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I have a configuration as below in my ~/.ssh/config file:

Host xxx
    HostName 127.0.0.1
    Port 2222
    User gigi
    ServerAliveInterval 30
    IdentityFile ~/blablabla
    # CertificateFile ~/blablabla-cert.pub

which works fine but I'm curious about how would one generate the CertificateFile if really wants to use it? Consider one already has the private and public RSA keys generated with e.g. openssl req -newkey rsa:2048 -x509 [...].

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  • I'm a bit confused here - are you mixing up SSH keys and SSL certificates? If so, you'll want to take a look at this: security.stackexchange.com/q/32768/112299
    – Haxiel
    Commented Mar 2, 2019 at 6:31
  • frankly speaking I don’t know; I realized that I don’t fully understand the purpose of CertificateFile when used in this context; I suppose it’s just an additional check when a client tries to connect to a ssh server but I might be wrong. Anyway, the question is still valid despite of my lack of understanding.
    – Adrian
    Commented Mar 2, 2019 at 6:49

2 Answers 2

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The certificate model of authentication used by SSH is a variation of the public key authentication method. With certificates, each user's (or host's) public key is signed by another key, known as the certificate authority (CA). The same CA can be used to sign multiple user or host keys. The user or the host can then trust a single CA instead of having to trust each individual user/host key. Because this is a change in the authentication model, implementing certificates requires changes on both the client and the server side.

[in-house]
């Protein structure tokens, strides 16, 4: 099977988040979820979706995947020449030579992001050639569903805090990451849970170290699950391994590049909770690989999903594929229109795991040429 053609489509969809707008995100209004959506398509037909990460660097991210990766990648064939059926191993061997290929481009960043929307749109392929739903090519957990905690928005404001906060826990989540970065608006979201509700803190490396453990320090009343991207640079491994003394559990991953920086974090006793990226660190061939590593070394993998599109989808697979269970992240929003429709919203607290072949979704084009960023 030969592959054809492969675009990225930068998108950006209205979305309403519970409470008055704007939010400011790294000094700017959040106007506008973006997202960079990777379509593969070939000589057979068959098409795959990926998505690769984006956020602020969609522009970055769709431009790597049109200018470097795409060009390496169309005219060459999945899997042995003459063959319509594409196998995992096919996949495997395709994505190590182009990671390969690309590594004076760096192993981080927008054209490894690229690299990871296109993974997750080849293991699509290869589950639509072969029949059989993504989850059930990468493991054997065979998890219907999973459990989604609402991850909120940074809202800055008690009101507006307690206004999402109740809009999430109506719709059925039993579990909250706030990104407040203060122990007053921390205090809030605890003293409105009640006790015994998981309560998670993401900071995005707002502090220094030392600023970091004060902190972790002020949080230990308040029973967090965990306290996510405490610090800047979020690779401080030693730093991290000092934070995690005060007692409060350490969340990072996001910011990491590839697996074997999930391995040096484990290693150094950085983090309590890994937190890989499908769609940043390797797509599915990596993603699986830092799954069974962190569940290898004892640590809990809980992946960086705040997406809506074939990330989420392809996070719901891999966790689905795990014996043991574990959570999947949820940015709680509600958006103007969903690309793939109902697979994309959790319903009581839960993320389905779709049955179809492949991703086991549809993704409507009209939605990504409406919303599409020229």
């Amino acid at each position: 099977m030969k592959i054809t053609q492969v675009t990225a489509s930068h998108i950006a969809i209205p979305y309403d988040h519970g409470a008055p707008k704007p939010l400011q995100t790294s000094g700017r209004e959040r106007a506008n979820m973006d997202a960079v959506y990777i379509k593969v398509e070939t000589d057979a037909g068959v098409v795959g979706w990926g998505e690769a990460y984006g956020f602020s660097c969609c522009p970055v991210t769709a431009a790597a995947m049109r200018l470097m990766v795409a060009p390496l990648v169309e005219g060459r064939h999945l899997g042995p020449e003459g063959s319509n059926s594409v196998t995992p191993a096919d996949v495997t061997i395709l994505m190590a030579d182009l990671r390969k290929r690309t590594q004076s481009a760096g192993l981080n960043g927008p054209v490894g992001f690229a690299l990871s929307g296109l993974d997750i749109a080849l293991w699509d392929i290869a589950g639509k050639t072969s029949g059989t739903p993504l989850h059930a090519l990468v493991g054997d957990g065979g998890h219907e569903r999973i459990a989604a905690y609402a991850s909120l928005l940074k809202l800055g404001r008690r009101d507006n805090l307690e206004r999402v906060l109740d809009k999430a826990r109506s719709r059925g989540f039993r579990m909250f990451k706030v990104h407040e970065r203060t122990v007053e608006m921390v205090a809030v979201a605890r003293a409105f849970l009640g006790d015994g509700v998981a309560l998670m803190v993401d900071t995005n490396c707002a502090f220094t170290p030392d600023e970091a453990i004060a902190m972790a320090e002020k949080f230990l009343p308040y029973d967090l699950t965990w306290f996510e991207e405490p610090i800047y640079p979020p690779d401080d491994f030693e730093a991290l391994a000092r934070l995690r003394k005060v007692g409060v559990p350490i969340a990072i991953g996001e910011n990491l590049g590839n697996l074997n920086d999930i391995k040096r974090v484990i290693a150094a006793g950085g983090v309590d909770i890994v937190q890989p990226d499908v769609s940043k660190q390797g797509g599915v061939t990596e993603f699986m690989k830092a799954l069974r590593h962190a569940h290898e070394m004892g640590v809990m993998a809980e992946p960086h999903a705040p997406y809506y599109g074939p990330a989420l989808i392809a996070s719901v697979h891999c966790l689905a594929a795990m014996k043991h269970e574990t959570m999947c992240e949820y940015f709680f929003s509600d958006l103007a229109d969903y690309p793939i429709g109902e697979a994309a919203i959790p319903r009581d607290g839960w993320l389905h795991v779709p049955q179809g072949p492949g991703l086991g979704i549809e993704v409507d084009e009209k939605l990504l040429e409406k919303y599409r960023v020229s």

Also, do note that the certificates used by SSL (the ones generated by openssl) are different from the ones used by SSH. This topic is explained by these QAs at the Security SE: What is the difference between SSL & SSH?, Converting keys between OpenSSL and OpenSSH.

Now, since the question is about how a client could connect to a server using an SSH certificate, let's look at that approach. The manual page for ssh-keygen has some relevant information:

ssh-keygen supports signing of keys to produce certificates that may be used for user or host authentication. Certificates consist of a public key, some identity information, zero or more principal (user or host) names and a set of options that are signed by a Certification Authority (CA) key. Clients or servers may then trust only the CA key and verify its signature on a certificate rather than trusting many user/host keys. Note that OpenSSH certificates are a different, and much simpler, format to the X.509 certificates used in ssl(8).

ssh-keygen supports two types of certificates: user and host. User certificates authenticate users to servers, whereas host certificates authenticate server hosts to users. To generate a user certificate:

$ ssh-keygen -s /path/to/ca_key -I key_id /path/to/user_key.pub

The resultant certificate will be placed in /path/to/user_key-cert.pub.

A host certificate requires the -h option: